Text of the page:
Daffodil & Pink Dianthus
Flowers and Trees of Tudor England
Gracia dei: Narcissus pseudonarcissus (commonly known as wild daffodil or Lent lily) is a perennial flowering plant. This species has pale yellow flowers, with a darker central trumpet. The long, narrow leaves are slightly greyish green in colour and rise from the base of the stem. Narcissus is a genus of predominantly spring perennial plants of the Amaryllidaceae (amaryllis) family. Various common names including daffodil, daffadowndilly, narcissus, and jonquil are used to describe all or some members of the genus. The names daffodil and affrodil come from the mediaeval Latin affodilus, and thence via asphodilus to the Greek asphodelus, the plant which grew across the meadows of the underworld. The name Daffodil is now in general use, Shakespeare (1) referring to ‘Daffodils, that come before the swallow dares, and take the winds of March with beauty,’ and again, ‘When daffodils being to peer, why then comes in the sweet of the year.’ However, Daffadowndilly is also quite popular, Spenser (2), for example, saying ‘Strowe me. the ground with daffadowndillies’. Other local names include Easter Lily and Lent Lily. This species is generally thought to be native, though some suggest that it was introduced by the Romans. It does still occur in the south and west of England and Wales, but it is now only found locally. It may have been more common in the past and have suffered, like other species, from agricultural progress, with the associated draining and improvement of heavy grassland and the clearing of woods. Gylofre: Dianthus is a genus of about 300 species of flowering plants in the family Caryophyllaceae, native mainly to Europe and Asia, with a few species extending south to north Africa, and one species (D. repens) in arctic North America. Common names include carnation (D. caryophyllus), pink (D. plumarius and related species) and sweet william (D. barbatus). The plant illustrated here is clearly a Pink (Dianthus), but ‘Under the name of Gillofers diverse sortes of floures are contayned ‘, as Lyte (3) said in A Niewe Herball (1578), on a page reproduced by Arber (4), and he was right. The term Gillyflower is still applied popularly to both Carnations and Stocks, although they belong to quite distinct families of flowering plant. This name, also spelt Gyllofer and Gilofre, derives from the French giroflée and this comes from the Latin caryophyllum (which also provides the family name Caryophyllaceae). It is also the name of the Clove plant, being a modification of the Arabic name Karanfal, and Dianthus caryophyllus. The Carnation is also known as the Clove Pink, since it smells of cloves. Its other name comes because its flowers were used to make chaplets (5) or coronae. Thus Spenser (2) says, in the April Eclogue of The Shepherd’s Calendar: ‘Bring hither the pincke and purple cullambine, with gelliflowres; Bring coronations, and sops in wine …’ The last line refers to the use of the flowers to flavour wine, Chaucer (6), for example, said ‘and many a clove gilofre to put in ale’. Many species and hybrids of Dianthus are grown in gardens, more than sixty varieties known by 1600, and Shakespeare (1) says ‘The fairest flowers of the season are our carnations and streak’d gillyvors, which some call nature’s bastards’ (Winter’s Tale). Blunt (7) has a woodcut of a Dianthus from de l’Écluse (1583).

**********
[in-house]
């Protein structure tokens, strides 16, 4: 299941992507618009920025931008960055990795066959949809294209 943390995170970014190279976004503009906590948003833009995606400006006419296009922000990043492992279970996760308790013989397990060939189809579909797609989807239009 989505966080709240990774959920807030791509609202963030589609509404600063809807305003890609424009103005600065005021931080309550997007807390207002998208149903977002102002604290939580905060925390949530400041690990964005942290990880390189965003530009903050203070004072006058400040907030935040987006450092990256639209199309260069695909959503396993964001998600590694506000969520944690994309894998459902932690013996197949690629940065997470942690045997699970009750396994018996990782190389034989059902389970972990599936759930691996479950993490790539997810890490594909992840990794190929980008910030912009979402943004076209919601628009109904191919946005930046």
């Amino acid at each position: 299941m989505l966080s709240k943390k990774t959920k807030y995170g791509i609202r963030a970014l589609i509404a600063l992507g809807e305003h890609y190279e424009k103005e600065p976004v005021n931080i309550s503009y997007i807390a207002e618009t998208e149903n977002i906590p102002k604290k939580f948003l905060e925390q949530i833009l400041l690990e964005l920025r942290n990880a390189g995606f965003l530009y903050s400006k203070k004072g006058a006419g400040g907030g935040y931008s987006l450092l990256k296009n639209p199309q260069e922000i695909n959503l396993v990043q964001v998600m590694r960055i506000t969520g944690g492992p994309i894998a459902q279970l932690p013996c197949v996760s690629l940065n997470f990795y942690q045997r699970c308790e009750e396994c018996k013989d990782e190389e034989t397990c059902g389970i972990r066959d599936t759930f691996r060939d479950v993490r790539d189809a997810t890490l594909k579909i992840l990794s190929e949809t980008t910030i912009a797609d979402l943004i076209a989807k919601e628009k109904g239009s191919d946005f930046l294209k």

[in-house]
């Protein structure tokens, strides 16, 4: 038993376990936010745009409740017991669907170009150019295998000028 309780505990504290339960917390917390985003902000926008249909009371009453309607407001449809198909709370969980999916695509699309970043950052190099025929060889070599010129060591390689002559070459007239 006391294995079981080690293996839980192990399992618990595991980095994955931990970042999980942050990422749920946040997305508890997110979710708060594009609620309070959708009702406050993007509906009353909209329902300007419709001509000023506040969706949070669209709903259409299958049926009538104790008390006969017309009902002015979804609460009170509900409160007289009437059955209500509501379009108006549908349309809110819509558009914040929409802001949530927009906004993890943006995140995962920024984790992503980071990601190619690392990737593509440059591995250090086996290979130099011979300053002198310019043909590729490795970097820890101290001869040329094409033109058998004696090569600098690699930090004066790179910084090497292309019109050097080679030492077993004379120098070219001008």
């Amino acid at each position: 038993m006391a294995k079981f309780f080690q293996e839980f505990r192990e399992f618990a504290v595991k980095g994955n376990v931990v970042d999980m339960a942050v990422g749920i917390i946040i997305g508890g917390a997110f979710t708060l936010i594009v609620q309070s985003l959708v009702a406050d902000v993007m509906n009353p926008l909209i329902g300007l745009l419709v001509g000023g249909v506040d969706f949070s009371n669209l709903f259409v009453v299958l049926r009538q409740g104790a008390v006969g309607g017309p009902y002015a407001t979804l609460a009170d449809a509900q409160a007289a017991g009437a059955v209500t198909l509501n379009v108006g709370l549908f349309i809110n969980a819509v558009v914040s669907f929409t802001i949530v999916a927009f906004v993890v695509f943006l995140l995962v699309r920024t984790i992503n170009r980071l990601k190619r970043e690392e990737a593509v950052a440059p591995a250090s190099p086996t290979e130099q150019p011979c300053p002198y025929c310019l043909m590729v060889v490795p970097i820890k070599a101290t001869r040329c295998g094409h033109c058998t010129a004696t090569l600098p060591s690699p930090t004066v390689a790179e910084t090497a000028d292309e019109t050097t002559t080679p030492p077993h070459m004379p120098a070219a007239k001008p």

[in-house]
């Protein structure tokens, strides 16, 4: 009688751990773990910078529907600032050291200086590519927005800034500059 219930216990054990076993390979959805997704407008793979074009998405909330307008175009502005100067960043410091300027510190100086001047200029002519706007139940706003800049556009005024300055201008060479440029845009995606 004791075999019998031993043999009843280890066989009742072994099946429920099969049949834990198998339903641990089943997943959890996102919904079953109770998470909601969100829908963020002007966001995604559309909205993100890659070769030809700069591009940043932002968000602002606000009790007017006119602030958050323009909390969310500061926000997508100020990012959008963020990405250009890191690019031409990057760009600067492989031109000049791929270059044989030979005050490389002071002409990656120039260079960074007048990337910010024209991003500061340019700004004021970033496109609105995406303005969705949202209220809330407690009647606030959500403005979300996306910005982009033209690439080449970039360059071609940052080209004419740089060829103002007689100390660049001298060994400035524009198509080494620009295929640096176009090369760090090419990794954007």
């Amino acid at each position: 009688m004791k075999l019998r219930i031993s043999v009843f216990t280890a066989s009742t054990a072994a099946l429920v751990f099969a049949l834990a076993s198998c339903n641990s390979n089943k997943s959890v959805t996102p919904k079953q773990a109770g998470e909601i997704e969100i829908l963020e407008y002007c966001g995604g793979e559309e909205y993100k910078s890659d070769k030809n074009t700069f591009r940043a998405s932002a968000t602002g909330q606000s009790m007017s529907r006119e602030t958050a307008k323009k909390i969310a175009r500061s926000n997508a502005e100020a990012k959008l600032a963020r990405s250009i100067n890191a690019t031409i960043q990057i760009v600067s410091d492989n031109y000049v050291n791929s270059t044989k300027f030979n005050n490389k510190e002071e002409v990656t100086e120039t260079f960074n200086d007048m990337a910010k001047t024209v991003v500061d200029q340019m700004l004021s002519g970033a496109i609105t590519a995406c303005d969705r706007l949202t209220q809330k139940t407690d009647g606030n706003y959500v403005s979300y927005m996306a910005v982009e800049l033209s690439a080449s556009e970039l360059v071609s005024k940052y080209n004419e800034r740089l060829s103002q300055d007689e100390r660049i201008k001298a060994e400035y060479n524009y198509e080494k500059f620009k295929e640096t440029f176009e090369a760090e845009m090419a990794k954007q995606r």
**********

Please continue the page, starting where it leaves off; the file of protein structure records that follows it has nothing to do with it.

|Dimensions||22.8 × 33.6 cm|